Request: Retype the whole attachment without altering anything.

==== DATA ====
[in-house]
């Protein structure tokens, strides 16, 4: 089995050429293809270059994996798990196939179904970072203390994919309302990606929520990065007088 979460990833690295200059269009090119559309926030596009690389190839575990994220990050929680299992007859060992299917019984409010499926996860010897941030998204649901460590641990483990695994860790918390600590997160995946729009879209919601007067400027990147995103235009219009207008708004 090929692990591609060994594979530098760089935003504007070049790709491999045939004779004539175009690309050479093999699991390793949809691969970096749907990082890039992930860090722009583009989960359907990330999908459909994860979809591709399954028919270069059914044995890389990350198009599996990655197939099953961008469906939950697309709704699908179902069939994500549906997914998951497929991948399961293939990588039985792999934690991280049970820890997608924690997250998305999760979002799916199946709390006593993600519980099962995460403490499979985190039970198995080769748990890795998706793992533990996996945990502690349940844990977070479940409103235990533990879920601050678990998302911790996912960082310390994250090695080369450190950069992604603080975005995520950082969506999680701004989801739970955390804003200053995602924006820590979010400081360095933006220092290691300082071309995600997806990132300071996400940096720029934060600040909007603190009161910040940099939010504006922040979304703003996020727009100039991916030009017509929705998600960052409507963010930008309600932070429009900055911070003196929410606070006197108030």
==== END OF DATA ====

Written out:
[in-house]
């Protein structure tokens, strides 16, 4: 089995050429293809270059994996798990196939179904970072203390994919309302990606929520990065007088 979460990833690295200059269009090119559309926030596009690389190839575990994220990050929680299992007859060992299917019984409010499926996860010897941030998204649901460590641990483990695994860790918390600590997160995946729009879209919601007067400027990147995103235009219009207008708004 090929692990591609060994594979530098760089935003504007070049790709491999045939004779004539175009690309050479093999699991390793949809691969970096749907990082890039992930860090722009583009989960359907990330999908459909994860979809591709399954028919270069059914044995890389990350198009599996990655197939099953961008469906939950697309709704699908179902069939994500549906997914998951497929991948399961293939990588039985792999934690991280049970820890997608924690997250998305999760979002799916199946709390006593993600519980099962995460403490499979985190039970198995080769748990890795998706793992533990996996945990502690349940844990977070479940409103235990533990879920601050678990998302911790996912960082310390994250090695080369450190950069992604603080975005995520950082969506999680701004989801739970955390804003200053995602924006820590979010400081360095933006220092290691300082071309995600997806990132300071996400940096720029934060600040909007603190009161910040940099939010504006922040979304703003996020727009100039991916030009017509929705998600960052409507963010930008309600932070429009900055911070003196929410606070006197108030």